Iowa Politics — Thu. Feb. 07, 2019

Iowa Politics — Thu. Feb. 07, 2019

Checking the Box

I’ll take Massachusetts senator and presidential candidate Elizabeth Warren at her word when she says her family told her there was Native American blood in their history. Watching those genealogy television shows has taught us that we all seem to have a little of everything in us.

But let’s also not pretend that she didn’t try to use that to her advantage when trying to advance in the world of academe, either. I don’t blame her for trying to use every lawful advantage, because the system is set up to expect that.

More than 25 years ago, I was applying for various jobs at colleges and universities, and each asked you to fill out a form on racial identification. There were boxes for Native Americans, for those of Asian descent, and for African-Americans…and typically, a box that simply said “White”, or perhaps “Caucasian”. That was the only one that worked for me, so that’s the one I would check. And I was somewhat underwhelmed by the response back from these prospective employers.

Then one job at the University of Iowa opened up…it was not one I was overly qualified for, and in my mind not as qualified as the other jobs I had sought with no success. But I applied anyway, and found the racial identification section for that job to be different. There were two boxes for Whites…Whites of Western European descent, and Whites of Eastern European descent. I could trace my family back to Eastern Europe, so I checked that box.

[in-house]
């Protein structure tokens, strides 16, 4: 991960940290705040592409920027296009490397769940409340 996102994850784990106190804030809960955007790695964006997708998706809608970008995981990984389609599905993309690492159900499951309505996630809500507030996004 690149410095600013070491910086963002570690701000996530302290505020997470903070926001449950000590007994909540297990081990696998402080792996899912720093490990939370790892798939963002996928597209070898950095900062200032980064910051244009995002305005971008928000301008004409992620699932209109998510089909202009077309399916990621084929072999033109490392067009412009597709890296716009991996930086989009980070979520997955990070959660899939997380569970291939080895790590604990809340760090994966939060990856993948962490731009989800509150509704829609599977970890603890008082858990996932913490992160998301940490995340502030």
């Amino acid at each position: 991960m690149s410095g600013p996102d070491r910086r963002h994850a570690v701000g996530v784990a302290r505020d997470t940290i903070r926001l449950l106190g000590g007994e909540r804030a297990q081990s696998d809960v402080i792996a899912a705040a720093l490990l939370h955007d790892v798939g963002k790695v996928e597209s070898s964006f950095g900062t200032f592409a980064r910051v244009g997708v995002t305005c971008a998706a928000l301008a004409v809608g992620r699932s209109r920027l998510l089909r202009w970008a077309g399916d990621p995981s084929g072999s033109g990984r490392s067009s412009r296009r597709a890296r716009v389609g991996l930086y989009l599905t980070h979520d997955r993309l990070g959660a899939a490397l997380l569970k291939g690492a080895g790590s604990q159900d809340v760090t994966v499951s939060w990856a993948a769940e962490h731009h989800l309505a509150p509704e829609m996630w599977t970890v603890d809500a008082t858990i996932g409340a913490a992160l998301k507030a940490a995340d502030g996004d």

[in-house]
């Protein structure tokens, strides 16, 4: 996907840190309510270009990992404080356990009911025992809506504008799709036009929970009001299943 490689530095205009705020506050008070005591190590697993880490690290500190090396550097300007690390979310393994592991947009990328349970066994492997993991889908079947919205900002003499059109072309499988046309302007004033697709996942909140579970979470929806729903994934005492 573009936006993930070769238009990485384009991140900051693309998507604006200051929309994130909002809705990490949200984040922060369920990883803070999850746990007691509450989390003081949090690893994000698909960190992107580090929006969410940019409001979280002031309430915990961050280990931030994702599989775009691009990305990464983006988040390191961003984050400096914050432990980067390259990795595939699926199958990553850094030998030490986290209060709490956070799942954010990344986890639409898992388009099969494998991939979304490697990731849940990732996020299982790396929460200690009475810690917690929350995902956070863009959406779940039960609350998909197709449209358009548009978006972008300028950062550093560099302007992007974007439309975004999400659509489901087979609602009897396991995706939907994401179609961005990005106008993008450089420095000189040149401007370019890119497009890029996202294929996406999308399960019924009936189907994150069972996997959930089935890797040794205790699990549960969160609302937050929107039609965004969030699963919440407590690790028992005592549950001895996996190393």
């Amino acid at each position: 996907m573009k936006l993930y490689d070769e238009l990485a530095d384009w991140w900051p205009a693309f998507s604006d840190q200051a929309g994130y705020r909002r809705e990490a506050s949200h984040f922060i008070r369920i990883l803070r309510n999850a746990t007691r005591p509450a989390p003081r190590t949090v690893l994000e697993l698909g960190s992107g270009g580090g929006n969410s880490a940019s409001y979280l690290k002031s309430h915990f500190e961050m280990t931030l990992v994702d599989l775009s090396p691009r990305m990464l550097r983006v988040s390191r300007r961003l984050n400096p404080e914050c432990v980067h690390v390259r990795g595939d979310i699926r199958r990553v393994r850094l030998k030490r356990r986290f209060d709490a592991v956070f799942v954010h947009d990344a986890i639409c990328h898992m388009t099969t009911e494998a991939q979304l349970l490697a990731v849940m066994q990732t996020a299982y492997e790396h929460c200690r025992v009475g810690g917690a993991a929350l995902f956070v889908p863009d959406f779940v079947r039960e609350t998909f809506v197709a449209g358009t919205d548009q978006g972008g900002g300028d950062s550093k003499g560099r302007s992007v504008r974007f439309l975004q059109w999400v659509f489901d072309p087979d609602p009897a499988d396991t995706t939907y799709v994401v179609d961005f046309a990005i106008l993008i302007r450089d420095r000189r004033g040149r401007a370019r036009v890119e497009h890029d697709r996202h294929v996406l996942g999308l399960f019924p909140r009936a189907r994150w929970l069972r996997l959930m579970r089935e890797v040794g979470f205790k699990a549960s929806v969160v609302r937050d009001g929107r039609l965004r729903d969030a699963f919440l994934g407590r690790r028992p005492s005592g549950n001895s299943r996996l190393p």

Lo and behold, I got an interview. Not the job, but I made the cut to the next round.

Did that subtle distinction make the difference? You can sense my feelings on the topic, only supported by spending a quarter-century in higher ed, with too many examples to mention her of favoritism going to those who could claim membership in traditionally disadvantaged classes.

So I certainly don’t blame Sen. Warren for using what she could to get ahead. But you have to come by it honestly. And using it as a qualification for elective office is quite different than using it to help a college or university pad its diversity stats.